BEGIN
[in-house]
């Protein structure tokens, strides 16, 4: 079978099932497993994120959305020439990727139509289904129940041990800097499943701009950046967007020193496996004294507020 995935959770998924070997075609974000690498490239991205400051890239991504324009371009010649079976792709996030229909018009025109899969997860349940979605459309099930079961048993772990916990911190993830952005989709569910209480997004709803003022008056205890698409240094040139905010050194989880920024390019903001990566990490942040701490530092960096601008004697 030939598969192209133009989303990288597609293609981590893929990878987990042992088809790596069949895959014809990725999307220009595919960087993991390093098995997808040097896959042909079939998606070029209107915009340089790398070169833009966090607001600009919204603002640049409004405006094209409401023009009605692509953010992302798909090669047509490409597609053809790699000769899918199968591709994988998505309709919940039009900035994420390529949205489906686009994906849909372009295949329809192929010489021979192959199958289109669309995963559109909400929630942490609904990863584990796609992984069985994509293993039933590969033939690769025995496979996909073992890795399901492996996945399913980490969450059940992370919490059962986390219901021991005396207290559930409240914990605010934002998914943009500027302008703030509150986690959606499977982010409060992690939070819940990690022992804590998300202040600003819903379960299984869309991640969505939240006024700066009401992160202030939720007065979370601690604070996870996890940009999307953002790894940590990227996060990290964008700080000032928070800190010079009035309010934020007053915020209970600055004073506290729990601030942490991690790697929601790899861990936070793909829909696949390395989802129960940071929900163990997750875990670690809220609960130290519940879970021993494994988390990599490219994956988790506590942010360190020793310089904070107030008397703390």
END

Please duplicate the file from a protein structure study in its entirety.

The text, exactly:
[in-house]
């Protein structure tokens, strides 16, 4: 079978099932497993994120959305020439990727139509289904129940041990800097499943701009950046967007020193496996004294507020 995935959770998924070997075609974000690498490239991205400051890239991504324009371009010649079976792709996030229909018009025109899969997860349940979605459309099930079961048993772990916990911190993830952005989709569910209480997004709803003022008056205890698409240094040139905010050194989880920024390019903001990566990490942040701490530092960096601008004697 030939598969192209133009989303990288597609293609981590893929990878987990042992088809790596069949895959014809990725999307220009595919960087993991390093098995997808040097896959042909079939998606070029209107915009340089790398070169833009966090607001600009919204603002640049409004405006094209409401023009009605692509953010992302798909090669047509490409597609053809790699000769899918199968591709994988998505309709919940039009900035994420390529949205489906686009994906849909372009295949329809192929010489021979192959199958289109669309995963559109909400929630942490609904990863584990796609992984069985994509293993039933590969033939690769025995496979996909073992890795399901492996996945399913980490969450059940992370919490059962986390219901021991005396207290559930409240914990605010934002998914943009500027302008703030509150986690959606499977982010409060992690939070819940990690022992804590998300202040600003819903379960299984869309991640969505939240006024700066009401992160202030939720007065979370601690604070996870996890940009999307953002790894940590990227996060990290964008700080000032928070800190010079009035309010934020007053915020209970600055004073506290729990601030942490991690790697929601790899861990936070793909829909696949390395989802129960940071929900163990997750875990670690809220609960130290519940879970021993494994988390990599490219994956988790506590942010360190020793310089904070107030008397703390």